February 6th, 2017

PyCharm: Let’s Write a Game: Hangout with PyLadies Pune

Programing, Python, by admin.

In early January I was invited by PyLadies Pune to do a hangout. We spent an hour writing a 2d game in Python, covering a number of Python development skills along the way. I’d love to repeat this, so if you have a meetup or user group and are interested, let me know. The recording is below…let’s talk a bit about the backstory.

Smart, Nice, Energetic: Sounds Like Python

PyCharm visited PyCon India in September 2016 and, at our booth, tutorials, and talks, we were fortunate to meet many Python developers and hear about the community in India. So very much going on, and it was nice to see the PyCharm has interest as well. We did a PyCharm tutorial and a talk on using PyCharm for JS MVC web frontends.

We also had a chance to meet the people behind the reboot of the Pune chapter for PyLadies and sit in on a panel discussion they hosted about growing communities. The lesson I learned: pay attention to what they’re doing, as they are a smart group of people, warm and inviting hospitality, and sincere in their effort to bring people in.

Far Away, So Close

Based on that, I asked if I could remotely participate in one of their meetups. I realized this was an imposition based on timezones, and was pleased to get an invite for a Saturday morning hangout.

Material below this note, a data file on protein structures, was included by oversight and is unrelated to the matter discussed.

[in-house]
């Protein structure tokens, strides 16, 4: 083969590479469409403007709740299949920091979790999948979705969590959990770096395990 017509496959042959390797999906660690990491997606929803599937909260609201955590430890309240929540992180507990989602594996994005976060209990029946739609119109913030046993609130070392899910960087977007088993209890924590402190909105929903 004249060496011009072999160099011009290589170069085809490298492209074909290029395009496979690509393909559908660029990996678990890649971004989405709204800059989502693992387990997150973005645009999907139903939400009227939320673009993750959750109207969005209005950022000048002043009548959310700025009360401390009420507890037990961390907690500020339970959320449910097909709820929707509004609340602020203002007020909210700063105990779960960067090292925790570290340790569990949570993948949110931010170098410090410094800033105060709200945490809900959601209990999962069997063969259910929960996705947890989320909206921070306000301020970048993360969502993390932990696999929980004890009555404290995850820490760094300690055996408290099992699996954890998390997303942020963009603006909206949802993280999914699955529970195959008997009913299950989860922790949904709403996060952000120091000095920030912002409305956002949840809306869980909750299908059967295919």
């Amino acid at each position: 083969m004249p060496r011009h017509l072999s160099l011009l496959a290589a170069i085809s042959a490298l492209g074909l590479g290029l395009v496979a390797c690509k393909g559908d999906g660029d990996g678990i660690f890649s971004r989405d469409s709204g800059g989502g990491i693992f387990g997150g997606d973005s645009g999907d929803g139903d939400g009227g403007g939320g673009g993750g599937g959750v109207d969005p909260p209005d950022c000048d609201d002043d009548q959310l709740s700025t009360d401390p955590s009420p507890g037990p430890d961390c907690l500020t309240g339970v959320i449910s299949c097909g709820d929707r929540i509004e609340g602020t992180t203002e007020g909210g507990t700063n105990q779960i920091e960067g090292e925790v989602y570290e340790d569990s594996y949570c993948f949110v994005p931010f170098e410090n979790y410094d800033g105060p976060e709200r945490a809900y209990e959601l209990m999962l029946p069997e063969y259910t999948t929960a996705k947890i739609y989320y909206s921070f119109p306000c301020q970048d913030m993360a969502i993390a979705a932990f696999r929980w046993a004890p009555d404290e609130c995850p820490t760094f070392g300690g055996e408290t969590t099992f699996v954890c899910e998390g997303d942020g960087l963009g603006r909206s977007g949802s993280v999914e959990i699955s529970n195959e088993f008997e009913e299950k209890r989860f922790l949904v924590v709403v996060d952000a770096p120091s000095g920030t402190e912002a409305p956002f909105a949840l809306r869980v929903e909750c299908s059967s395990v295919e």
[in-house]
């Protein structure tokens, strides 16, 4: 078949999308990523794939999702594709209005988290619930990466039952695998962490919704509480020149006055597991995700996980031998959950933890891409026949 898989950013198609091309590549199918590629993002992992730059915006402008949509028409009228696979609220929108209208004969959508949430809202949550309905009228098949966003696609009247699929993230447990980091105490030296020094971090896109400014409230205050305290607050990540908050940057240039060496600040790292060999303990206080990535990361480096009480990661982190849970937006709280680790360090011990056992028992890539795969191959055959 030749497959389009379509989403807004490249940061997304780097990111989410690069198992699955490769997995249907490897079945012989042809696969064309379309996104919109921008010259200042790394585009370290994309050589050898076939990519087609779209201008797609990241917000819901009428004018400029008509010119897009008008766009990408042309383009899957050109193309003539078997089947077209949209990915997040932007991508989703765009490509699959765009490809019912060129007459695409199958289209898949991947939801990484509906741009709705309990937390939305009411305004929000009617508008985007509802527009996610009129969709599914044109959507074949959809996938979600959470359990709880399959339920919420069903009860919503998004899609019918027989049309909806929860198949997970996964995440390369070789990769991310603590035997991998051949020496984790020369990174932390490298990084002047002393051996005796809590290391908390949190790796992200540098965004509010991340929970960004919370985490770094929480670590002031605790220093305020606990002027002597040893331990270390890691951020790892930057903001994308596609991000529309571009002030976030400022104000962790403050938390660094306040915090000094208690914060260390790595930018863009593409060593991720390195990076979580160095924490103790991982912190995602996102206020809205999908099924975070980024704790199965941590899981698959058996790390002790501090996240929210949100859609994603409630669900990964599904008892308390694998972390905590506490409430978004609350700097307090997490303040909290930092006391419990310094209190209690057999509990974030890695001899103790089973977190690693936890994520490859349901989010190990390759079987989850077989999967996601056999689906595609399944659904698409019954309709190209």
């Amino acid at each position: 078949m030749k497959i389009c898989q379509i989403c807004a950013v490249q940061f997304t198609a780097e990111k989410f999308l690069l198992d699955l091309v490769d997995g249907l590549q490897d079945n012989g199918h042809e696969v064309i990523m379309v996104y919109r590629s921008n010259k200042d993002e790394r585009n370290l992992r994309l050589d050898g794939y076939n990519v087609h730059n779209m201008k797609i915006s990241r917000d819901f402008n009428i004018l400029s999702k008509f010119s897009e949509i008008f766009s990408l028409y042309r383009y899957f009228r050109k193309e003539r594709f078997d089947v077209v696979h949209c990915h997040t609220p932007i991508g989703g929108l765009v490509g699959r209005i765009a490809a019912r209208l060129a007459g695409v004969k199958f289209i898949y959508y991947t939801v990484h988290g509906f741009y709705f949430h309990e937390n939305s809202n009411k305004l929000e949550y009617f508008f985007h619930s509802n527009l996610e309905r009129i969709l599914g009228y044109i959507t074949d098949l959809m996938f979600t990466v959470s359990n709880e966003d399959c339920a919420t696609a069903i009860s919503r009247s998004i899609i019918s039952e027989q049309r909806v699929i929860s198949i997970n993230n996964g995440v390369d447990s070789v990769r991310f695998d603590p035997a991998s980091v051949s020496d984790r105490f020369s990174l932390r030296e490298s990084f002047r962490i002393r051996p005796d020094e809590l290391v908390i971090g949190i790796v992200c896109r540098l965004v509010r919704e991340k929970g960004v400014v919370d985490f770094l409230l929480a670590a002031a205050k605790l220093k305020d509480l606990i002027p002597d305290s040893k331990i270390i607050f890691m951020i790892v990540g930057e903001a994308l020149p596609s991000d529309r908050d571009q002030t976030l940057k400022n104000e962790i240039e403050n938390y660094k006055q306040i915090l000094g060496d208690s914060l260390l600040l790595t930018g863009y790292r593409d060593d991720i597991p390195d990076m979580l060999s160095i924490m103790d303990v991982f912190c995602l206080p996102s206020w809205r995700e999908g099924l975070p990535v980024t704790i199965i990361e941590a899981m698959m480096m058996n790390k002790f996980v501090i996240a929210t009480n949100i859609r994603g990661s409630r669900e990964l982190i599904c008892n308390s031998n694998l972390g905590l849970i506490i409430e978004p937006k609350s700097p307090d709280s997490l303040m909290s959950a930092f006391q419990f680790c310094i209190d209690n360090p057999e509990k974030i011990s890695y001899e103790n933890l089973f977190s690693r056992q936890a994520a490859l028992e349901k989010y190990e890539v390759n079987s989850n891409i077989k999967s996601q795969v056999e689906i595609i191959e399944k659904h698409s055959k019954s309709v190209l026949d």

I thought a bit about what to show. I wanted to focus more on development skills, with the IDE helping along the way. I’ve been partially involved with Arcade, a Python library for 2d games. Games are always a fun topic, and Arcade is so lightweight that a 1 hour session doesn’t turn into 59 minutes of “learn Arcade”. This point is critical and quite easy to get wrong.

The outline was then straightforward, showing: running a Python program, version control, debugging, testing, coverage, and profiling. All from a “visual” (read: IDE) perspective. All in a bit over an hour.

Snow Falling on Cedars

The morning of, I woke up early to a blanket of snow, which made for a peaceful atmosphere for the hangout. I used YouTube On Air for Google Hangouts, which did a nice recording, but introduced approximately a 30 sec lag. This made it awkward to pause and ask for questions.

The recording is available on YouTube. Kushal Das did a nice writeup of the session, as did Pooja Yadav.

I’m hopeful to do more of these. If you have a user group and you’re willing to have a remote speaker, give me a nudge on Twitter. I can show this same outline, or a deeper dive on visual debugging, visual testing, JS MVC frontends, or some other crazy idea that you might have.

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